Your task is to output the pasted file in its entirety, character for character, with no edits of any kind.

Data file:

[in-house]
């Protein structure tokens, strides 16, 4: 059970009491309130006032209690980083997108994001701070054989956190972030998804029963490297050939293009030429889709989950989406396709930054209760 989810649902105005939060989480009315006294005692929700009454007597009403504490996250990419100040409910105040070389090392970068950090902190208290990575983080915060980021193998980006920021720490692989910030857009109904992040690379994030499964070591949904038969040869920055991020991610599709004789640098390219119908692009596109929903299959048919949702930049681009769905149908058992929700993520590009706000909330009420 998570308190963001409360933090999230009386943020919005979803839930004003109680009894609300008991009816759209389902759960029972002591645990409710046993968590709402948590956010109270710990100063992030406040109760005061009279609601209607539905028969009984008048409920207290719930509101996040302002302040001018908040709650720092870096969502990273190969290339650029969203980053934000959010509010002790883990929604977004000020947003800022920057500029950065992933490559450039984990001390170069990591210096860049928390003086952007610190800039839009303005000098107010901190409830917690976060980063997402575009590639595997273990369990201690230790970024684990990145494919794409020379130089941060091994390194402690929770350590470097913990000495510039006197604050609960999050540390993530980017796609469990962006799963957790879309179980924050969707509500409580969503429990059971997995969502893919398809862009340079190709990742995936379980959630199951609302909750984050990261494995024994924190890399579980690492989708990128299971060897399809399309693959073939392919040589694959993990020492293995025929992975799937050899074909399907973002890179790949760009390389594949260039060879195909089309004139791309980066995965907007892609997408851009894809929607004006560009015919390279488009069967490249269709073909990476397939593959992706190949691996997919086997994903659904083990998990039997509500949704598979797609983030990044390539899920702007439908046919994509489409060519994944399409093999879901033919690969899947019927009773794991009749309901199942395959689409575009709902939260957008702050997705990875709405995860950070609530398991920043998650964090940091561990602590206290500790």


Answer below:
[in-house]
């Protein structure tokens, strides 16, 4: 059970009491309130006032209690980083997108994001701070054989956190972030998804029963490297050939293009030429889709989950989406396709930054209760 989810649902105005939060989480009315006294005692929700009454007597009403504490996250990419100040409910105040070389090392970068950090902190208290990575983080915060980021193998980006920021720490692989910030857009109904992040690379994030499964070591949904038969040869920055991020991610599709004789640098390219119908692009596109929903299959048919949702930049681009769905149908058992929700993520590009706000909330009420 998570308190963001409360933090999230009386943020919005979803839930004003109680009894609300008991009816759209389902759960029972002591645990409710046993968590709402948590956010109270710990100063992030406040109760005061009279609601209607539905028969009984008048409920207290719930509101996040302002302040001018908040709650720092870096969502990273190969290339650029969203980053934000959010509010002790883990929604977004000020947003800022920057500029950065992933490559450039984990001390170069990591210096860049928390003086952007610190800039839009303005000098107010901190409830917690976060980063997402575009590639595997273990369990201690230790970024684990990145494919794409020379130089941060091994390194402690929770350590470097913990000495510039006197604050609960999050540390993530980017796609469990962006799963957790879309179980924050969707509500409580969503429990059971997995969502893919398809862009340079190709990742995936379980959630199951609302909750984050990261494995024994924190890399579980690492989708990128299971060897399809399309693959073939392919040589694959993990020492293995025929992975799937050899074909399907973002890179790949760009390389594949260039060879195909089309004139791309980066995965907007892609997408851009894809929607004006560009015919390279488009069967490249269709073909990476397939593959992706190949691996997919086997994903659904083990998990039997509500949704598979797609983030990044390539899920702007439908046919994509489409060519994944399409093999879901033919690969899947019927009773794991009749309901199942395959689409575009709902939260957008702050997705990875709405995860950070609530398991920043998650964090940091561990602590206290500790």